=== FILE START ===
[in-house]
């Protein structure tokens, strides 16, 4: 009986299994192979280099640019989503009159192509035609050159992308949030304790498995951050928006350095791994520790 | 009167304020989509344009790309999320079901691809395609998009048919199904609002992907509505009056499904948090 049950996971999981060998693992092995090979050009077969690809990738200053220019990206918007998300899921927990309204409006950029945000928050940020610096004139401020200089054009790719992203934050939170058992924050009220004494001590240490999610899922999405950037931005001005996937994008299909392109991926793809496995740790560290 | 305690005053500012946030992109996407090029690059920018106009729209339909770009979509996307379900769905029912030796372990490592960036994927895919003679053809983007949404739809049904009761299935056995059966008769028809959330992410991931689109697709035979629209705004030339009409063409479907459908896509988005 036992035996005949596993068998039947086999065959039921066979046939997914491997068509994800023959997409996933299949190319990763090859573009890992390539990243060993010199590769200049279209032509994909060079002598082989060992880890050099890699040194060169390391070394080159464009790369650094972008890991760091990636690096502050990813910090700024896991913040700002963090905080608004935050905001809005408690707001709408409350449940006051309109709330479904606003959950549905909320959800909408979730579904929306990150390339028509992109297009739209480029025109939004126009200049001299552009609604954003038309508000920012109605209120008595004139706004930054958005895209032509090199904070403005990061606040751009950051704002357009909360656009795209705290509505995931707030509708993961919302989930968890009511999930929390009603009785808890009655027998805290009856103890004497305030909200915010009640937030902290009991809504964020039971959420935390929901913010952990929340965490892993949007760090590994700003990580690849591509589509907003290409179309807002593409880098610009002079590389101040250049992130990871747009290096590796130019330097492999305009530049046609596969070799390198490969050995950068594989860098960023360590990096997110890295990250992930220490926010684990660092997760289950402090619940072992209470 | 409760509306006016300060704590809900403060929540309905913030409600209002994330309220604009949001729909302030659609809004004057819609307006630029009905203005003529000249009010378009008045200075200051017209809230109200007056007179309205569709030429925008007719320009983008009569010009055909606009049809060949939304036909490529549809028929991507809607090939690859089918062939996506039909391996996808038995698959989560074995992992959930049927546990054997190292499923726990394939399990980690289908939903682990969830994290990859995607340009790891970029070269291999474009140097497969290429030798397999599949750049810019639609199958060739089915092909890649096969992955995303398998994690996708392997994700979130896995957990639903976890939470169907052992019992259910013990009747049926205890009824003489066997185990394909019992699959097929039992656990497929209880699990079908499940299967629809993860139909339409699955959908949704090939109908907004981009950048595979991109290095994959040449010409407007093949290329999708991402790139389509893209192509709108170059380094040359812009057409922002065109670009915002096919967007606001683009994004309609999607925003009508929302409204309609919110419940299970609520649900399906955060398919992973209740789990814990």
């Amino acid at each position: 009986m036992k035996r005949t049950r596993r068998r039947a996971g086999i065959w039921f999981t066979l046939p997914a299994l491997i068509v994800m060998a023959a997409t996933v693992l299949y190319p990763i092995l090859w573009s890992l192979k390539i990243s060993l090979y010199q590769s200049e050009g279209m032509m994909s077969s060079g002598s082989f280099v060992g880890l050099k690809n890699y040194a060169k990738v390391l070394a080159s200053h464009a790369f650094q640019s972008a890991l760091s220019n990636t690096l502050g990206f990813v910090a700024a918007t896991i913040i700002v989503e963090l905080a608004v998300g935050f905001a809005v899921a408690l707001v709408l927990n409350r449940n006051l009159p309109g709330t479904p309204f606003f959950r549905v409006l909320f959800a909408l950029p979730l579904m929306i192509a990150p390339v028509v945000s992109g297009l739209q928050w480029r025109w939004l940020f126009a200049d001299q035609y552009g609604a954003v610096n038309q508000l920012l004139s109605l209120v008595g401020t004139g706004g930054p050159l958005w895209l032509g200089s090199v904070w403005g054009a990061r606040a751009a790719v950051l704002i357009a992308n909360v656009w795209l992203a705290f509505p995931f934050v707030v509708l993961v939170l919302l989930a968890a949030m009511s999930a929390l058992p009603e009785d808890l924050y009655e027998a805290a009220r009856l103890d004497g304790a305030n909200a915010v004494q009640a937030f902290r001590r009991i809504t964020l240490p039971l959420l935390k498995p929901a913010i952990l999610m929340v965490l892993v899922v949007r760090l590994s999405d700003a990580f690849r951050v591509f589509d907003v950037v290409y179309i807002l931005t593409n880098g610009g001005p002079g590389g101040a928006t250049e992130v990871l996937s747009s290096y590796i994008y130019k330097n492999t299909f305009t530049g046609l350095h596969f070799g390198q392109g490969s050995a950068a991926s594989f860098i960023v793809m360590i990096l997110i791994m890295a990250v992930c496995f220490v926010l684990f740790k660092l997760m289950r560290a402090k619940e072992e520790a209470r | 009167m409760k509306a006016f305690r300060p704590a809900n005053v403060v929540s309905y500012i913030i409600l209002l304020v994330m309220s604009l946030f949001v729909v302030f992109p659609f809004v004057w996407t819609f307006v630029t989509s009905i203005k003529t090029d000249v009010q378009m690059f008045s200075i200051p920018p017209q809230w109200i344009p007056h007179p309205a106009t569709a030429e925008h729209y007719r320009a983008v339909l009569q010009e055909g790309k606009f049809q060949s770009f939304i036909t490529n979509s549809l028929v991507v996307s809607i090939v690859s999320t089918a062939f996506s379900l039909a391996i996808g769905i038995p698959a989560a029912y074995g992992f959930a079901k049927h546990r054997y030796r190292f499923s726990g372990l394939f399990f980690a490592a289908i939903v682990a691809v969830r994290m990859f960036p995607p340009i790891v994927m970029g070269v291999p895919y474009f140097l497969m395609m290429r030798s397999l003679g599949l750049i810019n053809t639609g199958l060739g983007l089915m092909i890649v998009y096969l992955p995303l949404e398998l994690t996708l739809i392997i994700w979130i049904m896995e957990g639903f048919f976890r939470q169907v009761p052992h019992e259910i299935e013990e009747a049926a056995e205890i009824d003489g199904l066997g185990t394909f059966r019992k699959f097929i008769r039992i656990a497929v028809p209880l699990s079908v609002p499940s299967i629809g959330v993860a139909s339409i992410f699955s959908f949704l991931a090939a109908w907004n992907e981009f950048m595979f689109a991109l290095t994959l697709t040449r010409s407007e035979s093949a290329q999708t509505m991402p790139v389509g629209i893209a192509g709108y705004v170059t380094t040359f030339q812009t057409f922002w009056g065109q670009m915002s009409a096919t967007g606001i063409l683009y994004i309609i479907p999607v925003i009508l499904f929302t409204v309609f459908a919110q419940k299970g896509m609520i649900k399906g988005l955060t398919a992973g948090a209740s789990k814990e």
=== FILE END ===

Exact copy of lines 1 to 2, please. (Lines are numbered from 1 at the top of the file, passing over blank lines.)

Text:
[in-house]
């Protein structure tokens, strides 16, 4: 009986299994192979280099640019989503009159192509035609050159992308949030304790498995951050928006350095791994520790 | 009167304020989509344009790309999320079901691809395609998009048919199904609002992907509505009056499904948090 049950996971999981060998693992092995090979050009077969690809990738200053220019990206918007998300899921927990309204409006950029945000928050940020610096004139401020200089054009790719992203934050939170058992924050009220004494001590240490999610899922999405950037931005001005996937994008299909392109991926793809496995740790560290 | 305690005053500012946030992109996407090029690059920018106009729209339909770009979509996307379900769905029912030796372990490592960036994927895919003679053809983007949404739809049904009761299935056995059966008769028809959330992410991931689109697709035979629209705004030339009409063409479907459908896509988005 036992035996005949596993068998039947086999065959039921066979046939997914491997068509994800023959997409996933299949190319990763090859573009890992390539990243060993010199590769200049279209032509994909060079002598082989060992880890050099890699040194060169390391070394080159464009790369650094972008890991760091990636690096502050990813910090700024896991913040700002963090905080608004935050905001809005408690707001709408409350449940006051309109709330479904606003959950549905909320959800909408979730579904929306990150390339028509992109297009739209480029025109939004126009200049001299552009609604954003038309508000920012109605209120008595004139706004930054958005895209032509090199904070403005990061606040751009950051704002357009909360656009795209705290509505995931707030509708993961919302989930968890009511999930929390009603009785808890009655027998805290009856103890004497305030909200915010009640937030902290009991809504964020039971959420935390929901913010952990929340965490892993949007760090590994700003990580690849591509589509907003290409179309807002593409880098610009002079590389101040250049992130990871747009290096590796130019330097492999305009530049046609596969070799390198490969050995950068594989860098960023360590990096997110890295990250992930220490926010684990660092997760289950402090619940072992209470 | 409760509306006016300060704590809900403060929540309905913030409600209002994330309220604009949001729909302030659609809004004057819609307006630029009905203005003529000249009010378009008045200075200051017209809230109200007056007179309205569709030429925008007719320009983008009569010009055909606009049809060949939304036909490529549809028929991507809607090939690859089918062939996506039909391996996808038995698959989560074995992992959930049927546990054997190292499923726990394939399990980690289908939903682990969830994290990859995607340009790891970029070269291999474009140097497969290429030798397999599949750049810019639609199958060739089915092909890649096969992955995303398998994690996708392997994700979130896995957990639903976890939470169907052992019992259910013990009747049926205890009824003489066997185990394909019992699959097929039992656990497929209880699990079908499940299967629809993860139909339409699955959908949704090939109908907004981009950048595979991109290095994959040449010409407007093949290329999708991402790139389509893209192509709108170059380094040359812009057409922002065109670009915002096919967007606001683009994004309609999607925003009508929302409204309609919110419940299970609520649900399906955060398919992973209740789990814990």